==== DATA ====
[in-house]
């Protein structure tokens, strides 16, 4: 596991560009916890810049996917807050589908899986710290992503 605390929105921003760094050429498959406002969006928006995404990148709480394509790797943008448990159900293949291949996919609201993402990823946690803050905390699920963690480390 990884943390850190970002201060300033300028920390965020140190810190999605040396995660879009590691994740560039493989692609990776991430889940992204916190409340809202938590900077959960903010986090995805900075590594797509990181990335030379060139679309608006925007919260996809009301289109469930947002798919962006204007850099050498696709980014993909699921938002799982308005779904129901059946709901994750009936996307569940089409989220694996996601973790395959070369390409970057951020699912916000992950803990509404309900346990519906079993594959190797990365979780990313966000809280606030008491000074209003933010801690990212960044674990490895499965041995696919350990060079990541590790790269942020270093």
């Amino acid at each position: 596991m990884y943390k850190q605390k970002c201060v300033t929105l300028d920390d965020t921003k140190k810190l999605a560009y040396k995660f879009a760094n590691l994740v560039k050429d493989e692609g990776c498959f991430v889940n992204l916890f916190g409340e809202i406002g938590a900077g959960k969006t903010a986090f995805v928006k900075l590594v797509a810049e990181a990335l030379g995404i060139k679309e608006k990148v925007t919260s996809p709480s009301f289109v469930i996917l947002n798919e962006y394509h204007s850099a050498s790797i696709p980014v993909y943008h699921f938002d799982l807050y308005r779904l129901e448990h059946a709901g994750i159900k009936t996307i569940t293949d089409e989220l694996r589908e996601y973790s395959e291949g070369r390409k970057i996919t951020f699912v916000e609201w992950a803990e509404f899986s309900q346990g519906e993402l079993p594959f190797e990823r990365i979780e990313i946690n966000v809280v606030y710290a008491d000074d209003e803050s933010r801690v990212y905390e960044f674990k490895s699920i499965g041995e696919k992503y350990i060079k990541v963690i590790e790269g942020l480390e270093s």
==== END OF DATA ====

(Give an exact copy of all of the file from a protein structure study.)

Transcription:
[in-house]
């Protein structure tokens, strides 16, 4: 596991560009916890810049996917807050589908899986710290992503 605390929105921003760094050429498959406002969006928006995404990148709480394509790797943008448990159900293949291949996919609201993402990823946690803050905390699920963690480390 990884943390850190970002201060300033300028920390965020140190810190999605040396995660879009590691994740560039493989692609990776991430889940992204916190409340809202938590900077959960903010986090995805900075590594797509990181990335030379060139679309608006925007919260996809009301289109469930947002798919962006204007850099050498696709980014993909699921938002799982308005779904129901059946709901994750009936996307569940089409989220694996996601973790395959070369390409970057951020699912916000992950803990509404309900346990519906079993594959190797990365979780990313966000809280606030008491000074209003933010801690990212960044674990490895499965041995696919350990060079990541590790790269942020270093």
């Amino acid at each position: 596991m990884y943390k850190q605390k970002c201060v300033t929105l300028d920390d965020t921003k140190k810190l999605a560009y040396k995660f879009a760094n590691l994740v560039k050429d493989e692609g990776c498959f991430v889940n992204l916890f916190g409340e809202i406002g938590a900077g959960k969006t903010a986090f995805v928006k900075l590594v797509a810049e990181a990335l030379g995404i060139k679309e608006k990148v925007t919260s996809p709480s009301f289109v469930i996917l947002n798919e962006y394509h204007s850099a050498s790797i696709p980014v993909y943008h699921f938002d799982l807050y308005r779904l129901e448990h059946a709901g994750i159900k009936t996307i569940t293949d089409e989220l694996r589908e996601y973790s395959e291949g070369r390409k970057i996919t951020f699912v916000e609201w992950a803990e509404f899986s309900q346990g519906e993402l079993p594959f190797e990823r990365i979780e990313i946690n966000v809280v606030y710290a008491d000074d209003e803050s933010r801690v990212y905390e960044f674990k490895s699920i499965g041995e696919k992503y350990i060079k990541v963690i590790e790269g942020l480390e270093s």